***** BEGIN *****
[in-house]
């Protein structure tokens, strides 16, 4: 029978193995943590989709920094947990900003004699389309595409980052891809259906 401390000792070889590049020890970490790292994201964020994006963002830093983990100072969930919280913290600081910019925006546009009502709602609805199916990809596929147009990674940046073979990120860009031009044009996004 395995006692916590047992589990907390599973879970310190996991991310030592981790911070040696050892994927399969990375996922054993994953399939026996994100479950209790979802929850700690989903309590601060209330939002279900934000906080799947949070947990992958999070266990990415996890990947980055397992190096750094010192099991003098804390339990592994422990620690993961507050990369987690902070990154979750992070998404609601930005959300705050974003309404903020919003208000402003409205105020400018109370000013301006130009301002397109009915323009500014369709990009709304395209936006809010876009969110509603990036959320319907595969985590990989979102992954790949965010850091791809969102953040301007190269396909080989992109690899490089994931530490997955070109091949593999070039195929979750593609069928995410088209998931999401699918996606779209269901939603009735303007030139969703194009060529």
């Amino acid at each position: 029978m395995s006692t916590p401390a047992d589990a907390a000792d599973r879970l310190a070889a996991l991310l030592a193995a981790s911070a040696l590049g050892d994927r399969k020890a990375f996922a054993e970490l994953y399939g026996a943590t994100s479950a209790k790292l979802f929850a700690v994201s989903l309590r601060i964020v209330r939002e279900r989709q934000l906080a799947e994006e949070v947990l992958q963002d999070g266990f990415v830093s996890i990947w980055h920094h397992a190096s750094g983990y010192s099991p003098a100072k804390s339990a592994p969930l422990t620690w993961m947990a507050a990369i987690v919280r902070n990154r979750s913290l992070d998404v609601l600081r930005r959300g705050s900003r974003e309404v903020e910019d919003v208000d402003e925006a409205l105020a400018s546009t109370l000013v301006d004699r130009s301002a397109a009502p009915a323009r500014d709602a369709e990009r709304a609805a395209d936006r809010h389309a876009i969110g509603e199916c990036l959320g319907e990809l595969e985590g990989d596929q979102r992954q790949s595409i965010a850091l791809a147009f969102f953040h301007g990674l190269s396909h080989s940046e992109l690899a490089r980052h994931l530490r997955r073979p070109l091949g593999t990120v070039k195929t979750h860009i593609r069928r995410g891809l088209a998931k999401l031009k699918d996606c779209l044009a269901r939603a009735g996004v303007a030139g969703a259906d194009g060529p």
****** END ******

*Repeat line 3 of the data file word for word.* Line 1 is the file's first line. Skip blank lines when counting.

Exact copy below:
């Amino acid at each position: 029978m395995s006692t916590p401390a047992d589990a907390a000792d599973r879970l310190a070889a996991l991310l030592a193995a981790s911070a040696l590049g050892d994927r399969k020890a990375f996922a054993e970490l994953y399939g026996a943590t994100s479950a209790k790292l979802f929850a700690v994201s989903l309590r601060i964020v209330r939002e279900r989709q934000l906080a799947e994006e949070v947990l992958q963002d999070g266990f990415v830093s996890i990947w980055h920094h397992a190096s750094g983990y010192s099991p003098a100072k804390s339990a592994p969930l422990t620690w993961m947990a507050a990369i987690v919280r902070n990154r979750s913290l992070d998404v609601l600081r930005r959300g705050s900003r974003e309404v903020e910019d919003v208000d402003e925006a409205l105020a400018s546009t109370l000013v301006d004699r130009s301002a397109a009502p009915a323009r500014d709602a369709e990009r709304a609805a395209d936006r809010h389309a876009i969110g509603e199916c990036l959320g319907e990809l595969e985590g990989d596929q979102r992954q790949s595409i965010a850091l791809a147009f969102f953040h301007g990674l190269s396909h080989s940046e992109l690899a490089r980052h994931l530490r997955r073979p070109l091949g593999t990120v070039k195929t979750h860009i593609r069928r995410g891809l088209a998931k999401l031009k699918d996606c779209l044009a269901r939603a009735g996004v303007a030139g969703a259906d194009g060529p």